There’s no prize money at Valentino Rossi’s annual 100km dirt-track race, but the racing is just as vicious as MotoGP
Perhaps one day Valentino Rossi will work out how to sit back and rest on his laurels. But he’s not there yet.
Eleven weeks before his 40th birthday and two days after MotoGP’s longest-ever season of racing and testing, he was back at it: racing motorcycles around in circles (and hurting himself), because that’s what he likes doing.
Marc Marquez has had surgery on his left shoulder to fix the recurring problem of dislocating that shoulder. The surgery was carried out by Dr. Mir, together with Dr. Victor and Dr. Teresa Marlet, at the Hospital Universitari Dexeus in Barcelona on Tuesday.
The surgery, which involved grafting a section of bone onto the head of the humerus, is meant to stop the shoulder from being dislocated so easily. This has been a problem which Marquez has had for a number of years now, the issue getting worse every time the shoulder popped out. The problem had become so bad that Marquez managed to dislocate his shoulder when he reached out to receive the congratulation of Scott Redding, after the Repsol Honda rider had wrapped up the title at Motegi. He partially dislocated the shoulder twice more at Valencia, after crashing.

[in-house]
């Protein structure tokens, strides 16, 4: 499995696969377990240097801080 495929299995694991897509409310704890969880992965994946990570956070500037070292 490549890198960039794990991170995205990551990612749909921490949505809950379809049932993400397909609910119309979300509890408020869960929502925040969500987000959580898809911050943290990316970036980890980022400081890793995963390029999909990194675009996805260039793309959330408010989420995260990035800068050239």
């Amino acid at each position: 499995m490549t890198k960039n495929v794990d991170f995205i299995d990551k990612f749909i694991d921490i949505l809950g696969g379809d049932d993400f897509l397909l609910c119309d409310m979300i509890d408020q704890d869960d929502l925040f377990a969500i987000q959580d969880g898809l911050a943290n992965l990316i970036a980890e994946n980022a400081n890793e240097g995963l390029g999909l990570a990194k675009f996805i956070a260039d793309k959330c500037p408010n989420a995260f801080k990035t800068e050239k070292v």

Marquez will require some time to recover from the surgery, six weeks of rehabilitation being needed before he can start to train properly. At the Jerez MotoGP test, Marquez had expressed his concern about the loss of training time, and the recovery period. "The plan is surgery next week, and then recovery all the winter," he told us last Thursday. "Because it's a long recovery, and I will not arrive at Malaysia maybe 100%, it will be tight. So all the winter will be concentrated on my shoulder, and then I will have all of February and March to work on my physical condition."
The latest episode of the Paddock Pass Podcast is out, and after a week of testing at Jerez over four different classes of bikes, Steve English, Neil Morrison, and David Emmett get together to discuss what happened, who brought what, and what it all means for the 2019 season.